Saturday, May 27, 2006

Illegals protest Canada's immigration laws.

Immigration: This is what happens when you don't say no and enforce your laws to make the point you have to follow them.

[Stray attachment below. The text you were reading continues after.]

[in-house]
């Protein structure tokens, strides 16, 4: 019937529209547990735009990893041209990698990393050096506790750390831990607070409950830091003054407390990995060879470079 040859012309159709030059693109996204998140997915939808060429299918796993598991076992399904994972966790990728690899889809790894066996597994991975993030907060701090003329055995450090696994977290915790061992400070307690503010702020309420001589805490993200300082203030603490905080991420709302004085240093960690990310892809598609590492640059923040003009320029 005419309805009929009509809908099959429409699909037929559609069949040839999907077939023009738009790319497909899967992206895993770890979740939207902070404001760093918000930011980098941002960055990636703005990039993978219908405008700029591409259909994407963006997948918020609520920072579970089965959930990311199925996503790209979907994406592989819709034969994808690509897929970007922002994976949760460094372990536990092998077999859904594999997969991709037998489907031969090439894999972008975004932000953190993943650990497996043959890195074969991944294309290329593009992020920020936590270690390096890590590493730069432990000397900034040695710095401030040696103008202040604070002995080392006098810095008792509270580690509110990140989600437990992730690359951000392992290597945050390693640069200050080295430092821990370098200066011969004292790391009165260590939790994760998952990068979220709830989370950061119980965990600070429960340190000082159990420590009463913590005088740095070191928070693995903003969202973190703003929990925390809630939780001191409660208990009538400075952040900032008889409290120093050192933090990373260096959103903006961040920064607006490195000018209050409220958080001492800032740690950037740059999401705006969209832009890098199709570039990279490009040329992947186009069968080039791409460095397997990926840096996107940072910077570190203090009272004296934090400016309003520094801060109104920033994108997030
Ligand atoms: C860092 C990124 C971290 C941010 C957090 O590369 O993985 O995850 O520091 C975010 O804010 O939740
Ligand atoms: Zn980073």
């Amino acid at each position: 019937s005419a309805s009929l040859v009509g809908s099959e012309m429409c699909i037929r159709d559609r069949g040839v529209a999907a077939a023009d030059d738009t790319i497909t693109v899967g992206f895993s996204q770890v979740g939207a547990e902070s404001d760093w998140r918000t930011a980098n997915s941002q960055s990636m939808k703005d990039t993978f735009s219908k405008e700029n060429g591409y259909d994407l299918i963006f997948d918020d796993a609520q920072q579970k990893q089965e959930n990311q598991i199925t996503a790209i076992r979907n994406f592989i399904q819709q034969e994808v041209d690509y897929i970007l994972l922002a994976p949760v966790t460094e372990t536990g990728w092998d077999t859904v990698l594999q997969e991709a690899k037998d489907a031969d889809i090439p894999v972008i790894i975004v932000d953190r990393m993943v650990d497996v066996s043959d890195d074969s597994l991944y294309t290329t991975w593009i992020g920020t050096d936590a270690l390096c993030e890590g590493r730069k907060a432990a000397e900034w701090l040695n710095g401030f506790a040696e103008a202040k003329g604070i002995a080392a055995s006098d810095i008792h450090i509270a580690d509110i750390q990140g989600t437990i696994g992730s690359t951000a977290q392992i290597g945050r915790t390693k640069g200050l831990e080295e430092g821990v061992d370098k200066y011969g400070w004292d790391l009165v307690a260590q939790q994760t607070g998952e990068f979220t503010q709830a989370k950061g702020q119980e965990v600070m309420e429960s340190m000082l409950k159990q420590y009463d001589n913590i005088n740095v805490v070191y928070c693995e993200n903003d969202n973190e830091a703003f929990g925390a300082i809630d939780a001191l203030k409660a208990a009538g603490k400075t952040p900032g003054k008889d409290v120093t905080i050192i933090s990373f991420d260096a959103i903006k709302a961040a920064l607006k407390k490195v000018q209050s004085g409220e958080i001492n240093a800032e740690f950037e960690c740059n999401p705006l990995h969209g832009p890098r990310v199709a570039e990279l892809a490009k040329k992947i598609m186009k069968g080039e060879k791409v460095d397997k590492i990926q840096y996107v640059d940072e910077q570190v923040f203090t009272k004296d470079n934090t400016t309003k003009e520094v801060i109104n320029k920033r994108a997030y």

Protests were also held in Vancouver, Ottawa, Montreal and Fredericton to demand the federal government immediately grant permanent resident or landed immigrant status to all illegal workers, estimated at 500,000 across the country by the protests' organizers. The demonstrators also demanded the Conservative government put the wheels of a full-regularization program in motion. Marchers in Toronto said officers for Canada Border Services Agency are targeting immigrants such as Mr. Aranga, knocking on the doors of people they suspect are living here illegally, stopping them in shopping malls and subways and using children as bait to nab parents. “The Harper-style immigration policies are ... intolerable,” said Sima Zerehi, a spokeswoman for No One is Illegal Toronto. “We want Prime Minister (Stephen) Harper to end these practices. We want an immediate moratorium on deportations and an immediate regularization program that meets everybody's needs.” The federal opposition parties are applying pressure on the government as well. Toronto-area Liberal MPs Boris Wrzesnewskyj and Mario Silva, and NDP MP Olivia Chow, were all in attendance at the Toronto rally on Saturday. Ms. Chow says she expects a motion asking the government to temporarily halt deportations, offer work permits to some non-status workers and create a program to integrate skilled workers into the construction and service sectors will pass when she submits it at the committee level on Monday. From there, the motion could come before the House of Commons this week. Marching at the rally were Kimberly and Gerald Lizano-Sossa, 15 and 14, the brother and sister who were picked up by border service agents at their Toronto high school last month and taken with their mother and grandparents to an immigration holding centre. The siblings have become the poster children of the movement against deporting illegal workers. The family was later released, but must leave the country by July 2, days after the siblings finish the school year. Gerald Lizano-Sossa, the children's father, says he's already bought the plane tickets but is hopeful that with demonstrations like Saturday's and political pressure from federal opposition parties, he will be allowed to stay. “I have the tickets already but I hope I'm going to lose that money I paid for it,” he said.

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